Mainz midfielder Pablo de Blasis scored the penalty to put the hosts 1-0 up.
They initially had the penalty appeal turned down after right-back Daniel Brosinski’s cross deflected off Freiburg centre-back Marc-Oliver Kempf’s hand and was saved by keeper Alexander Schwolow.
As the players departed the pitch, Winkmann was told to consult VAR and ran over to the other side of the pitch to watch the replay on a monitor.
Winkmann overturned the decision and awarded the hosts a penalty before having to recall the entire Freiburg side and the handful of Mainz players who had left the pitch.
Here at You Are The Ref, two of our experts disagreed…..
Premier League rejects VAR
“It’s first three months in England have left a lot of us all wondering whether the system will actually benefit the game. We’ve seen penalties not given when they should have been, goals disallowed when they shouldn’t have been and the time taken to come to some of these decisions are simply not good enough.”
That was the view of Mark Halsey after the Premier League rejected the VAR system for the 2018/2019 season.
Two England games, two controversial talking points
The usual March international break was back and England were in action twice over five days.
On Friday evening no VAR was on duty as England ran out 1-0 winners against the Netherlands but they should have been awarded a penalty when Marcus Rashford was fouled in the penalty area.
The following Monday Chris Sutton appeared on The Ref Show and although he agreed that Rashford was fouled, he told us he wasn’t a fan of VAR.
On the Tuesday England welcomed Italy to Wembley and produced an excellent display which saw them 1-0 up with three minutes to play.
VAR involved as Italy get a penalty after England debutant Tarkowski is judged to have clipped Chiesa! pic.twitter.com/LXjapgaFkf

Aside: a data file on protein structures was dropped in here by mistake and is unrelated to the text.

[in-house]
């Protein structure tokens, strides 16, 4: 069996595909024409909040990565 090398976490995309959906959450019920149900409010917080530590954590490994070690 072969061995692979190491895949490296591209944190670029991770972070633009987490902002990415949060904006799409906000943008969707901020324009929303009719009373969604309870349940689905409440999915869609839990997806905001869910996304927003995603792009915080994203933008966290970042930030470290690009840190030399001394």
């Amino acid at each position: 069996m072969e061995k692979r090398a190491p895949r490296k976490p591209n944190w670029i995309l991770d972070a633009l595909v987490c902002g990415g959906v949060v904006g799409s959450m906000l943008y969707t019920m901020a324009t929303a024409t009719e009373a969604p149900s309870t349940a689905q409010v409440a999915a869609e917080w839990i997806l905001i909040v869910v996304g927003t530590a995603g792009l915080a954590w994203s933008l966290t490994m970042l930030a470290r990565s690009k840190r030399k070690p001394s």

— ITV Football (@itvfootball) March 27, 2018
However after a collision with James Tarkowski, Federico Chiesa went down in the penalty area. The referee Deniz Aytekin waved play on but the VAR Daniel Siebert intervened and called for a review.
Aytekin went to review the footage and proceeded to award a penalty to Italy which Lorenzo Insigne dispatched, and England left the night confused and without victory.
YATR’s Mark Halsey had two points to raise:
The main issue here is that it’s not clear and obvious, so why does the VAR get involved? Once again we are seeing the video assistant try to re-referee the game, instead of following protocol.
VAR announced for World Cup
The system was announced for Russia 2018 after a FIFA meeting in Colombia. Gianni Infantino, the president of football’s governing body, confirmed the decision.
“We are going to have our first World Cup with video assisted refereeing. This has been adopted and approved and we are extremely happy with that decision.”
Mark Halsey was keen for football to embrace the decision but urged FIFA to deliver the proper training and education.
“It’s a prestigious tournament and we absolutely can’t be discussing fiascos like the ones we saw at the Confederations Cup last summer.”
No issues of note in the FA Cup Quarter Finals
The FA Cup took centre stage with three out of the four ties utilising VAR.
The FA and PGMOL however could breathe a sigh of relief after an incident free weekend. The only issue in question was about a goal being disallowed for Spurs when Son Heung-min was adjudged to be offside by the AR.
Replays showed that he may have been onside but it wasn’t clear and obvious, and so despite a review, the VAR did not intervene.